Focusing on the Forgotten
How to Put More Kids on the Track to College Success
By Jennifer Jacobson
Not long ago, Cesar Moran was more concerned with hanging out with his friends than making good grades. His parents, Mexican immigrants, did not go to college. His father works in construction, his mother, in an office that sells wallpaper. Although they always reminded Cesar to do his homework and wanted him to attend college, they couldn't exactly help him with either. So he had little academic support at home.
Cesar is the very kind of student—an under-achiever in need of challenging courses—that education researcher Clifford Adelman is talking about. As explained in "Focusing on Academic Intensity and the Road to College Success," Adelman has found that the intensity of a student's high school curriculum is the most important precollegiate factor in earning a college degree. Based on that finding, what to do seems obvious: Assign virtually all students to honors, Advanced Placement (AP), and other college-prep courses. But how to do it is not so obvious: Without the right kind of support, many students would fail these classes.
Take Cesar, for instance. He wasn't necessarily a bad student or a troublemaker. He just didn't push himself to study—until somebody did. And he didn't have the background knowledge or study skills that advanced courses require—until somebody taught them to him. That person, of course, was a teacher. An AVID teacher.
In his sophomore year, Cesar enrolled in Advancement Via Individual Determination (AVID), a program that seeks to expose average students to rigorous courses that will prepare them for college. Students aren't thrown into honors or Advanced Placement classes, and left to sink or swim. Rather, they receive a variety of instructional supports, including tutors and note-taking strategies, to help them succeed.
While Adelman's research pinpoints what students need to succeed in college, it doesn't provide a concrete framework to implement such knowledge. That's where AVID comes in.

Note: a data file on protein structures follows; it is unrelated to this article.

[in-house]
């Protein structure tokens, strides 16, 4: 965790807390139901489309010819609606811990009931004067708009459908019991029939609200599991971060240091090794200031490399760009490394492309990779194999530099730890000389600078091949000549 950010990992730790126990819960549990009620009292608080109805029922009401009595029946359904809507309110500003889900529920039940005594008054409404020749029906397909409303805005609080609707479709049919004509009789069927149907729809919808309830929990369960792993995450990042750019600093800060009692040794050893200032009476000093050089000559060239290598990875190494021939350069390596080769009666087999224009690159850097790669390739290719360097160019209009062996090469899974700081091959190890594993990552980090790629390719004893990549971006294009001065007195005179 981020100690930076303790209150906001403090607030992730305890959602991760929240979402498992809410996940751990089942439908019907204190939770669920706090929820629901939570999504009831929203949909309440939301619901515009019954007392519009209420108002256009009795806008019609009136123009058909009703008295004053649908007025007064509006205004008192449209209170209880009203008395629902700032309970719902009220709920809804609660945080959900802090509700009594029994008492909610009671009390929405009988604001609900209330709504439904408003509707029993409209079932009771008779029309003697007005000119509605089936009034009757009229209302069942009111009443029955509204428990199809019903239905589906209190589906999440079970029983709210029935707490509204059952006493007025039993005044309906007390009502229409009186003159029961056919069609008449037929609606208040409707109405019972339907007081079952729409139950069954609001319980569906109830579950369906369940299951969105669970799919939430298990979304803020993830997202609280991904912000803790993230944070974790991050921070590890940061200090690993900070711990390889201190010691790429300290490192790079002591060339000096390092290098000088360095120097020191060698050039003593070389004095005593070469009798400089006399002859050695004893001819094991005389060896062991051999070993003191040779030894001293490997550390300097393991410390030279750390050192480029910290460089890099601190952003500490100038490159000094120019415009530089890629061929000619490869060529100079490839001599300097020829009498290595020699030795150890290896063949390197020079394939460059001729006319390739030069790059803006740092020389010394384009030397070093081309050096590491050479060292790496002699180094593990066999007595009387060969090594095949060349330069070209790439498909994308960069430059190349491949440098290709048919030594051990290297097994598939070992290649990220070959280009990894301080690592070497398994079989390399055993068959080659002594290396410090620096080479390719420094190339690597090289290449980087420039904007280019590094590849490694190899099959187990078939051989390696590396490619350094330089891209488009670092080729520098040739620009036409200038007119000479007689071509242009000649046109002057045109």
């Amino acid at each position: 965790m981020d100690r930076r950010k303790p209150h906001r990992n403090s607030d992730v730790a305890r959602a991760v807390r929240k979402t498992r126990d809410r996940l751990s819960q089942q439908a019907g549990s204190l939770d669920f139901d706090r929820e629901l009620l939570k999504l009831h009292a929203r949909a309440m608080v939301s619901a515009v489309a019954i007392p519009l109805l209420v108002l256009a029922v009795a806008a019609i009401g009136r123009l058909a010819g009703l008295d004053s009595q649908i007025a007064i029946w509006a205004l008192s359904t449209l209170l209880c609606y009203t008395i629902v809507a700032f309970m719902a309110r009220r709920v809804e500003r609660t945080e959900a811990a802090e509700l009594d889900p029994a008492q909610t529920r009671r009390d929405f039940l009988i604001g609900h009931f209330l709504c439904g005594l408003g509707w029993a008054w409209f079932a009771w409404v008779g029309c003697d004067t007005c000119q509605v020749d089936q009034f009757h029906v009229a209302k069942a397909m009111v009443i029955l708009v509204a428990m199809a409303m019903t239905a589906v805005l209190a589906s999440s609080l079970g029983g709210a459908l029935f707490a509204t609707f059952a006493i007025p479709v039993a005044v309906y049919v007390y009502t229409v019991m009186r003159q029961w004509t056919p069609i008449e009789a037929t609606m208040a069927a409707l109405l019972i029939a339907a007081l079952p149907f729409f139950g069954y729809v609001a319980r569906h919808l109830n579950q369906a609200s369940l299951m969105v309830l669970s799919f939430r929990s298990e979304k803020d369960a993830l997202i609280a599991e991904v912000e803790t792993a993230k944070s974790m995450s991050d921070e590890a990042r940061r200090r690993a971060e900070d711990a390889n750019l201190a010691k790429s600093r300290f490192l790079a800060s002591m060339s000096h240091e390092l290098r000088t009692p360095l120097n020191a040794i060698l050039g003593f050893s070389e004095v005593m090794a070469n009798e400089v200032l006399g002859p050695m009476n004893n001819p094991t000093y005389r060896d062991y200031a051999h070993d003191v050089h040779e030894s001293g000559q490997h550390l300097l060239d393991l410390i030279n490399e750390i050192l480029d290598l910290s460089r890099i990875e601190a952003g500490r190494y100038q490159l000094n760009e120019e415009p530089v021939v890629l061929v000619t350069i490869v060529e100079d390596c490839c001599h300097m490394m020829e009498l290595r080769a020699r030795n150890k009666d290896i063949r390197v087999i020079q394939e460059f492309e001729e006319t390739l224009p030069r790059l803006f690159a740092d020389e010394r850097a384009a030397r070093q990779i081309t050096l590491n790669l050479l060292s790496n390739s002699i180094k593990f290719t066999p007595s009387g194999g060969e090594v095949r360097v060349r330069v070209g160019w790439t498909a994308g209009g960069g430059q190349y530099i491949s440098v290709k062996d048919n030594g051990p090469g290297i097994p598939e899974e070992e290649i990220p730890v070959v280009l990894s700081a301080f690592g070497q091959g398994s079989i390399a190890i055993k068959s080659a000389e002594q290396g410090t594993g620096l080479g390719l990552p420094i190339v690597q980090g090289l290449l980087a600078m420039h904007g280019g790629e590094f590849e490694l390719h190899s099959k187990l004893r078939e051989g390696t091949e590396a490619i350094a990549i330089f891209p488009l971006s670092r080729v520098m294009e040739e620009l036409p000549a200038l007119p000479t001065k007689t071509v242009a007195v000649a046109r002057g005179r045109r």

The program's hallmarks are exceedingly practical. AVID provides students with a teacher who regularly checks their work in all of their classes, works with them daily to improve their writing and study skills, and, so they don't fall behind, stays in close contact with students' content area teachers. Most importantly, AVID students must take responsibility for their own education. AVID requires them to challenge themselves, and not simply coast through easy classes; they must take at least one AP or honors class each year.
AVID is not an intervention program for at-risk kids who may drop out of school or end up in jail. It's for that often overlooked kid in the middle, who is bright and has great potential. It's for students who would be the first in their family to attend college, but who never dreamed they could do so because they didn't have the grades or the money. AVID is also for teachers striving to reach the Cesar Morans in their classrooms. It's for teachers who want to expand access to higher level classes to more students, regardless of race or class.
Now more than ever, students need a college degree to land a good job and enjoy a quality life. But for some, higher education remains out of reach. The application process is confusing and daunting for kids whose parents never went through it themselves. AVID, though, gives these students the support structure that more advantaged kids already have. And, says Mary Catherine Swanson, AVID's founder, it provides someone to believe in them, someone to say, "I know you're smart. I know you can do this."